Intel Posts Record Second-Quarter Revenue of $9.2 Billion
SANTA CLARA, Calif., Jul 19, 2005 (BUSINESS WIRE) -- Intel Corporation today announced second-quarter revenue of $9.2 billion, up 15 percent year-over-year and down 2 percent sequentially.
Second-quarter net income was $2 billion, up 16 percent year-over-year and down 6 percent sequentially. Earnings per share were 33 cents, up 22 percent from 27 cents in the second quarter of 2004 and down 6 percent from 35 cents in the first quarter of 2005.
"Intel delivered record second-quarter revenue, with growth of 15 percent versus a year ago led by strong demand for our notebook platforms," said Paul Otellini, president and CEO. "Our investments in new products, advanced silicon capacity and emerging markets are paying off with growth that is outpacing the industry. We look forward to the second half of 2005 as we ramp dual-core microprocessors into high volume, begin production on our 65nm process technology and deliver innovative new platforms."
Intel's results for the previous quarter included an additional week of business because 2005 is a 53-week fiscal year for the company. As discussed in the company's June 9 Mid-Quarter Business Update, Intel's results for the second-quarter included a tax adjustment primarily related to an increase in estimated research and development credits for prior years.
The reversal of previously accrued taxes increased second-quarter earnings-per-share by approximately 2 cents. Intel's results for last year's second quarter included a reversal of previously accrued taxes that increased earnings-per-share by 1.3 cents.
The following statements are based on current expectations. These statements are forward-looking, and actual results may differ materially. Please see the Risk Factors Regarding Forward-Looking Statements in this release for a description of certain important risk factors that could cause actual results to differ, and refer to Intel's annual and quarterly reports on file with the Securities and Exchange Commission (SEC) for a more complete description of the risks. These statements do not include the potential impact of any mergers, acquisitions, divestitures, investments or other business combinations that may be completed after July 18, 2005.
-- Revenue in the third quarter is expected to be between $9.6 billion and $10.2 billion.
-- Gross margin percentage for the third quarter is expected to be approximately 60 percent, plus or minus a couple of points, as compared to 56.4 percent in the second quarter. The gross margin percentage expectation for 2005 has been narrowed from 59 percent, plus or minus a few points, to 59 percent, plus or minus a couple of points. The gross margin percentage could vary from expectations based on changes in revenue levels, product mix and pricing; variations in inventory valuation, including variations related to the timing of qualifying products for sale; excess or obsolete inventory; manufacturing yields; changes in unit costs; capacity utilization; impairments of long-lived assets, including manufacturing, assembly/test and intangible assets; and the timing and execution of the manufacturing ramp and associated costs, including start-up costs.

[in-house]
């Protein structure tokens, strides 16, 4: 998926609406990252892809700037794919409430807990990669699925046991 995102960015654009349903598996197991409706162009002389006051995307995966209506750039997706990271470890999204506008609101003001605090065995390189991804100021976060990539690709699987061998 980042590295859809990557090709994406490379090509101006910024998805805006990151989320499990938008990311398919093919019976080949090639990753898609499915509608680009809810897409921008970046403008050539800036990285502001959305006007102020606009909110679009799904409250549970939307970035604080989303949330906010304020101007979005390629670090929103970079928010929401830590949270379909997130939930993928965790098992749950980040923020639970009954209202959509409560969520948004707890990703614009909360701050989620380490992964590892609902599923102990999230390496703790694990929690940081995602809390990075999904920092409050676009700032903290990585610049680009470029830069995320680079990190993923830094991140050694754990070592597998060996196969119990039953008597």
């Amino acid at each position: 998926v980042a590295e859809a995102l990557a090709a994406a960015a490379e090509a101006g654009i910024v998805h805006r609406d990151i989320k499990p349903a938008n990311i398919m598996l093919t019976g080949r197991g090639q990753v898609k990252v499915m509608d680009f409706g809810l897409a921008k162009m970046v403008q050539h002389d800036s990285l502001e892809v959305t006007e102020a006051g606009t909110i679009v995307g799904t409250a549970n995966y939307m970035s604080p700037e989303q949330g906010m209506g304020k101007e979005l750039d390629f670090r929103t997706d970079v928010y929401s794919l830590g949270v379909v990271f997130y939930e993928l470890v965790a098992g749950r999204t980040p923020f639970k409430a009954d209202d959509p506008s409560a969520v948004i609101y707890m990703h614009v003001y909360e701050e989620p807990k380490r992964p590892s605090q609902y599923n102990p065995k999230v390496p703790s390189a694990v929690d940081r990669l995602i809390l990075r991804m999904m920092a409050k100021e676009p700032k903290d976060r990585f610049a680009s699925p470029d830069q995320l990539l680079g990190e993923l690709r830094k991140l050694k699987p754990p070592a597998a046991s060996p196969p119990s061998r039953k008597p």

-- Expenses (R&D plus MG&A) in the third quarter are expected to be between $2.8 billion and $2.9 billion, higher than $2.5 billion in the second quarter, primarily driven by increases in research and development. The company is transferring resources from 65nm start-up programs to 45nm development and increasing investments in new platforms. Expenses, particularly certain marketing and compensation expenses, vary depending on the level of demand for Intel's products and the level of revenue and profits.
-- The R&D spending expectation for 2005 is unchanged at approximately $5.2 billion.
-- The capital spending expectation for 2005 has been increased to approximately $5.9 billion, plus or minus $200 million, as compared to the previous expectation of $5.4 billion to $5.8 billion, to support higher expected demand.
-- Gains from equity investments and interest and other in the third quarter are expected to be approximately $130 million.
-- The tax rate for the third and fourth quarters is expected to be approximately 30.5 percent. The tax rate expectation does not reflect the impact of any potential repatriation of cash under the American Jobs Creation Act (Jobs Act). The company currently expects to finalize its analysis of whether, and to what extent, foreign earnings might be repatriated under the Jobs Act in September, which would impact the third quarter tax rate. The tax rate expectation is based on current tax law and current expected income and assumes Intel continues to receive tax benefits for export sales. The tax rate may be affected by the closing of acquisitions or divestitures; the jurisdiction in which profits are determined to be earned and taxed; changes in the estimates of credits, benefits and deductions; the resolution of issues arising from tax audits with various tax authorities; and the ability to realize deferred tax assets.
-- Depreciation for the third quarter is expected to be between $1 billion and $1.1 billion, approximately flat with the second quarter. Depreciation for 2005 is now expected to be between $4.3 billion and $4.4 billion, as compared to the previous expectation of $4.4 billion, plus or minus $100 million.
-- Amortization of acquisition-related intangibles and costs is expected to be approximately $30 million in the third quarter. The full-year expectation is now approximately $120 million, slightly below the previous expectation of $125 million.
60% gross profit is hard to beat. With 5.2 Billion spending in R&D, let's hope the next gen processor is not an egg frying pan.
A single quarter Intel sales > AMD two years sales.
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